Before the last budget in Ireland if you produced under 20,000 hectolitres annually beer companies got a tax rebate but that was then extended to 30,000 hectolitres. This was directly to benefit small craft beer companies very often situated in rural areas to grow, which is a very good thing. However it doesn’t stop companies calling themselves craft beer producers who produce far above this level.


There has been controversy in particularly the US where craft beer producers are often massive companies the size of Diageo. And even some craft producers say it’s better not to have a classification at all.


Having observed craft beer grow from so little in Ireland it's been an exciting and interesting journey to report on. I've interviewed and featured beer producers from Galway, Dublin, Donegal, Cork, Leitrim and Monaghan. I would characterise the sector at this point as being in its second phase. The stage where a community regroups, reflects upon itself and competition usually gets tougher as the marketplace gets more crowded.


Bright futures aren't a given for all these companies and it's worth noting that breathlessly championing every single product is a mistake. Ultimately craft beer offers the consumer more choice as the big international brands have had a stranglehold on the beer market for decades. That's a good thing, but perhaps is also viewing craft beer as no longer the food and drink baby needing kisses and love but a juvenile with a bright future, and challenges yet to take on. 

@campbellsuz on twitter

8 comments:

  1. "many bars particularly outside cities or foodie areas still do not stock craft beers"
    I read this as a sign of growth potential, rather than a limitation. If the local brewery -- and pretty much everyone now has one -- has its act together, this is where the new taps and shelfspace for independent beer will be.

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    Replies
    1. Yes and no, Some pubs are reducing their stock of craft beers as they're not selling. Like any food and drink the good product at the right price will survive

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    2. Unfortunately that hasn't really been the case with independent brewery beers because the marketplace is so unbalanced. No matter how good your product, or how competitive your price, the Diageo, C&C and Heineken reps all have goodies in their pocket that can sweep microbrewed beer off the bar an instant unless the bar manager actively wants to keep it, promote it and support it. Without the effort of publicans, independent Irish beer is doomed, regardless of its own merits. "There's no demand" is a cop-out. Or at least, those who employ that rhetoric have no right to complain when their pub is empty six nights a week.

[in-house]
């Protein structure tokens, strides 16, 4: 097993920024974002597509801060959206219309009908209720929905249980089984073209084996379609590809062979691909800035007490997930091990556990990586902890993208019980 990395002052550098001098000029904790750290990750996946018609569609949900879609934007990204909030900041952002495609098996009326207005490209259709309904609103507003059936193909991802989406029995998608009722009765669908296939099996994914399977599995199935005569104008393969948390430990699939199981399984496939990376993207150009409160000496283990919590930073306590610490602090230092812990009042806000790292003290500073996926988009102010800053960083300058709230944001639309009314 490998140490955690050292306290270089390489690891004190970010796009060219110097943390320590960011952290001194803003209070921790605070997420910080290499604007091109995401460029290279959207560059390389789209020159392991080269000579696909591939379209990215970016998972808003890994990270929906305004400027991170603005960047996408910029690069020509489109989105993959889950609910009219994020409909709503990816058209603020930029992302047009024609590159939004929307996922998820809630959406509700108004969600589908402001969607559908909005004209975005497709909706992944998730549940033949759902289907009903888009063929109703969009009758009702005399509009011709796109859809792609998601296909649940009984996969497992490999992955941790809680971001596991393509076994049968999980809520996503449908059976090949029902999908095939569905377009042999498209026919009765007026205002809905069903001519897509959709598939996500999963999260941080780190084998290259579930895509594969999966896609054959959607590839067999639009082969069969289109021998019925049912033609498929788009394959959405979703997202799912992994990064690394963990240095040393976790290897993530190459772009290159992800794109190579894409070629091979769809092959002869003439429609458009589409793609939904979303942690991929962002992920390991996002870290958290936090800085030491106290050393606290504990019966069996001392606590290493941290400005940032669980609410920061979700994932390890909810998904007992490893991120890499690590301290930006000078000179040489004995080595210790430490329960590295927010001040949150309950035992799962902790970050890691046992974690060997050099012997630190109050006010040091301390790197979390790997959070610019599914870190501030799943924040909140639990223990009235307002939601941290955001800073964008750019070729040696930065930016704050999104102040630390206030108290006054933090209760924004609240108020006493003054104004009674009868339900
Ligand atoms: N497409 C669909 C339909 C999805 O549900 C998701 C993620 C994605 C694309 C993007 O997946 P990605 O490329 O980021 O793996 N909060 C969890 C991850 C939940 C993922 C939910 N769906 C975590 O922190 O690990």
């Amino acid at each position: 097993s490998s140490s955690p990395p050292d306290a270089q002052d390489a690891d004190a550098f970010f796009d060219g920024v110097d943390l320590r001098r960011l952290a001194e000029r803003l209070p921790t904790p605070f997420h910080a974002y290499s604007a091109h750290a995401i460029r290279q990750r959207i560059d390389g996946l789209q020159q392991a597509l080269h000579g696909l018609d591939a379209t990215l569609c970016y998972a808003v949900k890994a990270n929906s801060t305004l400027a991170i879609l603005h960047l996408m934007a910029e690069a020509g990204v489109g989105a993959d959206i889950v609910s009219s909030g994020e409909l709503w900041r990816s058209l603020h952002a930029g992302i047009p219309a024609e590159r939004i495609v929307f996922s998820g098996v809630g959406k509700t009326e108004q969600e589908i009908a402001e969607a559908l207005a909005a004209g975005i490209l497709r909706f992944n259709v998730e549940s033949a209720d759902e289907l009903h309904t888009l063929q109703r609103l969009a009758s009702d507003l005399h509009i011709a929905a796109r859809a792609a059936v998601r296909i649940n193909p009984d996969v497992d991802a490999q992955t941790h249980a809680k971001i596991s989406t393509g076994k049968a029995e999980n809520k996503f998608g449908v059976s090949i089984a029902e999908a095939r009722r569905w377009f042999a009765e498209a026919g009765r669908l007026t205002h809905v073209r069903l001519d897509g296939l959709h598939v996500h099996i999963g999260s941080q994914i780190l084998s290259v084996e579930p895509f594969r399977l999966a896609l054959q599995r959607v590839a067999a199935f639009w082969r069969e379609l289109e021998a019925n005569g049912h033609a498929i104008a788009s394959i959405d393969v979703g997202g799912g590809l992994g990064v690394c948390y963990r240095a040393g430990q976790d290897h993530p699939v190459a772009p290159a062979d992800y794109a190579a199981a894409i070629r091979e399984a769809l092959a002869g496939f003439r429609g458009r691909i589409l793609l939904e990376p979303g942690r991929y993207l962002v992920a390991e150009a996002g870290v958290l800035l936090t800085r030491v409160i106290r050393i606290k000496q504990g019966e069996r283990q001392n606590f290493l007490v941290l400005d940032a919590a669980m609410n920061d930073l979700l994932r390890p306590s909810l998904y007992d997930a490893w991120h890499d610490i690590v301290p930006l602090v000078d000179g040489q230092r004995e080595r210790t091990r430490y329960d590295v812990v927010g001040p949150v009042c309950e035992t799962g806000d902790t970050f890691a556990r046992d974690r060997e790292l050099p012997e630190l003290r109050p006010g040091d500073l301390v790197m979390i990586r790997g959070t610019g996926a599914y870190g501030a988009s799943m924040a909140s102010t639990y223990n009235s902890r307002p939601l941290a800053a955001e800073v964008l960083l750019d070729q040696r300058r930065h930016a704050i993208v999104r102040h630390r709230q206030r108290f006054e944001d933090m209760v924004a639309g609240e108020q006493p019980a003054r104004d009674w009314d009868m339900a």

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  2. I don't think its at peak, we could be hitting the plateau where by everyone takes stock to see what is around them. Consumption of craft is so low right now between 1 & 2 percent that if that gets up to 5% there will be more consumers, but its also an opportunity. I think we are already beginning to see brewers beginning to concentrate on their locality like in England as there is a stronger chance of getting some solid brand loyalty among local people than there is in the large cities that have by the nature of the market a lot of people who would shift between beers.

    Also it is important to note, just because it is craft it isn't necessarily a good beer. But there is also the difference between a poor recipe that displays lack of balance or low flavour, and a beer that has been bottled with an obvious flaw. I would hope the person who did this seminar privately also submitted feed back to the brewery involved as that is only the decent thing to do.

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    Replies
    1. Yes I think I make that point strongly that craft beer doesn't mean much as a term as it can also be attached to poor product and also to products made by gigantic breweries. And also as you say, there is craft beer that has a production fault which is a separate thing. But the former is a bigger problem. I love craft beer, I have my favorites and also drank some (and some ciders) which are poor. Hopefully there will be more expansion into hotels, restaurants and pubs not stocking craft beer. Last time I was in Mount Juliet one of Ireland's most admired hotels the bar had no craft beer "we don't stock it". That's what I'm talking about....